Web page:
I’ll be seeing you
A few years back, I directed a production of The Miracle Worker, a play about Helen Keller, the deaf and blind Alabama child who found the gift of communication through her teacher Anne Sullivan in the late nineteenth century.
An audience member told me after the play one night that she found herself wondering how she would handle it if she were to lose even one of those precious senses, let alone two. I’m sure many of the audience had similar musings.
All five of our senses are marvellous gifts, each in its own way. If I had to rank them, I suppose I’d be prepared to lose smell first, then touch, then very reluctantly taste. A few years ago, I wrote a column in this space recounting my favourite sounds. I would very much miss the laughter of children on a playground, the purr of a cat, the pounding of surf on an oceanside beach. Ironically, though, it is only my most cherished sense, sight, that I have come close to losing.
I blame my parents, because I spent much of my formative years curled up in an easy chair, reading, paying little attention to my posture or to adequate lighting. I was fairly low maintenance otherwise, so I suppose they were prepared to ignore my pronounced myopia and curvature of the spine. I largely ignored these issues as well, until they suddenly came back to bite me big time as soon as I became a senior.
After we left Uxbridge in 2015, my furry friend Lacey and I were exploring a hilly trail in a park called the Shaw Woods, near our new home in the Ottawa Valley. After a couple of hours, I started seeing some large black floaters as I watched TV. Then, next morning, a black veil started to crawl up my left eye, blocking my vision. Not suspecting the seriousness of the situation, I decided to bring it up at an optometrist appointment a couple of days later. The optometrist took one look and sent me to an ophthalmologist in Ottawa. By the next day, I was on the operating table; my left retina had detached. If I’d delayed action even one day longer, I probably would have lost my vision entirely in that eye.
I mostly had myself to blame. Despite my near-sightedness, I continued to take my vision for granted, continuing to read in low right, and stubbornly refusing to wear sunglasses on bright, snowy winter days. But there was also a specific theatre-related injury…
In the early 90s, in Whitehorse, I was playing the villain in a highly-stylized piece that required me to engage in a wooden-sword fight with the young hero. One performance, the other actor decided to show off for his girlfriend in the front row, and ignore the important fight choreography we’d carefully rehearsed. As a result, I got whacked mightily upside the head with a sword, blacked out for a few moments, but stupidly carried on. The next morning, I saw a few lights. My family doctor suspected there might be a small tear in the left retina. Since there was no ophthalmologist in Whitehorse, however, we decided to wait and see if things repaired themselves. The lights disappeared after a couple of weeks, so we let it go. Almost 25 years later, I paid for that mistake.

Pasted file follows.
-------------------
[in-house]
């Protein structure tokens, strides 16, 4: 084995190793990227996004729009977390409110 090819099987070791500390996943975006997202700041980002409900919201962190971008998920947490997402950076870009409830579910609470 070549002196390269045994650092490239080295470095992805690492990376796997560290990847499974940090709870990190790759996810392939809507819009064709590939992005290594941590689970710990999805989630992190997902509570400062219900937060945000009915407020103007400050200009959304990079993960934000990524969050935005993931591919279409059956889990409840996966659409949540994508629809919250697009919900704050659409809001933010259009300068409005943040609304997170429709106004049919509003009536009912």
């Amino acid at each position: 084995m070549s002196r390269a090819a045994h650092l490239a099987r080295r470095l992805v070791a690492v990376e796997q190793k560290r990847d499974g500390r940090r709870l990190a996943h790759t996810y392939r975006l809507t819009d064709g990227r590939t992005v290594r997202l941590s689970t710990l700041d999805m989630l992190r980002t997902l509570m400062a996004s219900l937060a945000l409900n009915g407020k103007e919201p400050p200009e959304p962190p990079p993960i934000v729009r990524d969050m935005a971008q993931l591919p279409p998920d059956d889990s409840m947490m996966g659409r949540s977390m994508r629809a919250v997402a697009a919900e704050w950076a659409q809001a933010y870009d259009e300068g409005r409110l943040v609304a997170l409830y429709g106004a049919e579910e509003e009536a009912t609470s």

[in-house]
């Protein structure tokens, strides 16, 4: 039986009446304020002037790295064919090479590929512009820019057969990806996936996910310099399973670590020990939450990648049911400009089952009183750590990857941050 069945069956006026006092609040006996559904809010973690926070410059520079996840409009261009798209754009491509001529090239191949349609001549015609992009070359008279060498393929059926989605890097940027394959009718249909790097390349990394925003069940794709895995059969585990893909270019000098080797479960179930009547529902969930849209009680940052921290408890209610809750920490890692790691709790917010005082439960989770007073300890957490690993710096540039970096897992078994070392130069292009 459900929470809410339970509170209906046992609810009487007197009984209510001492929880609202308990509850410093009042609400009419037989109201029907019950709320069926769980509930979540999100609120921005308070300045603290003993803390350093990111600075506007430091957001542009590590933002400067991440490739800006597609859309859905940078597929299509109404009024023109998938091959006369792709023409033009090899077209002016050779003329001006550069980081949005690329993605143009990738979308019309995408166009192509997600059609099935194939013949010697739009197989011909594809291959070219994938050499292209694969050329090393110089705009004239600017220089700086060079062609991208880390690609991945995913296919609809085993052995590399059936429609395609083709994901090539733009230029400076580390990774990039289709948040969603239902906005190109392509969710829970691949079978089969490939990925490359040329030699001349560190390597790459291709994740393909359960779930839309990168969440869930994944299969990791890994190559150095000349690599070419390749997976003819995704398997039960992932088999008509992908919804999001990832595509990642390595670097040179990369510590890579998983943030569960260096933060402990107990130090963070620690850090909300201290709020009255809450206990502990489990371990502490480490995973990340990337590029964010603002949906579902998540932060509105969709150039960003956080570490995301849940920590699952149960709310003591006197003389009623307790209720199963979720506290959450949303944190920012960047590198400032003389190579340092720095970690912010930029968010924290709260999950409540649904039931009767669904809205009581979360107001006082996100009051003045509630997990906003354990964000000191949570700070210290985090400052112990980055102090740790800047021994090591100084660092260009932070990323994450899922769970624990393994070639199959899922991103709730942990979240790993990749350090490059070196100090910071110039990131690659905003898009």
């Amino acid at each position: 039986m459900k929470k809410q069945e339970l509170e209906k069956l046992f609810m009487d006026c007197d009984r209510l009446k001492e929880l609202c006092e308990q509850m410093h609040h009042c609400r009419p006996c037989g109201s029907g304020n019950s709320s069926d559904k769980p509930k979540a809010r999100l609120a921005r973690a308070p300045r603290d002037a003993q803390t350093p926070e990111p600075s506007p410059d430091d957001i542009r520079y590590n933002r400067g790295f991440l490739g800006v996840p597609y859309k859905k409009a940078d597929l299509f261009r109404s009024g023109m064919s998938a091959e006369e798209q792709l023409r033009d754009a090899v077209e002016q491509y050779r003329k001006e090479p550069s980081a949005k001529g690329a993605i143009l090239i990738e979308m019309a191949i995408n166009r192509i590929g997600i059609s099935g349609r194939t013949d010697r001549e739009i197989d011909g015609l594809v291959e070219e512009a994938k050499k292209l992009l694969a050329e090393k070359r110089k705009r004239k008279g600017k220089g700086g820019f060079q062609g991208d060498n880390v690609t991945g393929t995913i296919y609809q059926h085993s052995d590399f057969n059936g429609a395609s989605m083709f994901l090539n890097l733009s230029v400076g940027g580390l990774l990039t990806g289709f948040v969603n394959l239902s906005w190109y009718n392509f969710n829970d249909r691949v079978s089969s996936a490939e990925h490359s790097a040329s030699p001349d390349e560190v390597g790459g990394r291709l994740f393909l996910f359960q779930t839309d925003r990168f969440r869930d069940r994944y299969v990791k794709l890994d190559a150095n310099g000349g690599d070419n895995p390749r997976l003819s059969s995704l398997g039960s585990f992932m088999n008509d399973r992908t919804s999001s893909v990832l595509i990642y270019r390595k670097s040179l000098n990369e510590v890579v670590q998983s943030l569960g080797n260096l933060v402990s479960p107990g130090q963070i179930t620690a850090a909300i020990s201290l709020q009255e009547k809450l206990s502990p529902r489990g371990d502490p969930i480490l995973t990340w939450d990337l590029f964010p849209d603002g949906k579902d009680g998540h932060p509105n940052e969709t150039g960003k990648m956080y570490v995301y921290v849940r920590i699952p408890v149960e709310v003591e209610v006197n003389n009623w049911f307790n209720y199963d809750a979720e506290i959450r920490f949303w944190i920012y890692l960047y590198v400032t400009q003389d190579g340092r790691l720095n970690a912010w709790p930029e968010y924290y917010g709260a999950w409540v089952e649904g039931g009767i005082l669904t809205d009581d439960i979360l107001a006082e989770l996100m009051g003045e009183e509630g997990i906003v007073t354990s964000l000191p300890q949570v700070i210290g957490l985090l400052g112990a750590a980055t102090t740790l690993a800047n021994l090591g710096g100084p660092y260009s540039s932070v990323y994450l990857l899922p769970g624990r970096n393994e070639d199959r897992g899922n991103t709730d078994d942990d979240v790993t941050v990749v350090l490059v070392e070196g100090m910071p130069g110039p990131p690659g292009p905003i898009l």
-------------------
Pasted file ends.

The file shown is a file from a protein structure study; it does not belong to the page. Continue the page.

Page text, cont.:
Then, only a couple of years after my left retina detached, in the fall of 2017, I found myself back in Whitehorse. I was directing the premiere production of my own show. I was probably wearing a few too many hats, and things became highly stressful as we grew closer to opening. Then I had a bad fall in the first snow of the year. Two days later, I woke up with a black veil over my eye, the right one this time. And this time, I knew what it meant.
Whitehorse still had no ophthalmologist, no ability to treat my problem, so I had two choices: Vancouver or Ottawa. Either way, I would miss opening night for the first time in my life. And either way, the flight had the potential of damaging the retina even further. I chose Ottawa, because the surgeon would hopefully be the same one who’d saved my left eye two years before.
So now I have two compromised retinas being held in place by “scleral buckles”, silicone bands that will be in there for as long as I’m around. If I had to rely on my right eye, I’d be in trouble, because (probably due to the air flight from Whitehorse) there’s a large black “macular” hole right where your face would be if we were having a chat. Thankfully, my left eye is just fine, and usually compensates magnificently for its more disabled partner.
I was reading recently that among the top 20 highest paid doctors in Ontario, about a dozen were ophthalmologists. Fine with me. Because the other day, I saw the season’s first carpet of trilliums along one of our lakeside trails. And that night, one of the most spectacular sunsets in recent memory. Both of which I would have missed if not for my scleral buckles.
By the way, Lisa and I are moving back to Uxbridge in just a few weeks. So very soon, hopefully, along Brock Street or in Elgin Park, I’ll be seeing you, literally and thankfully.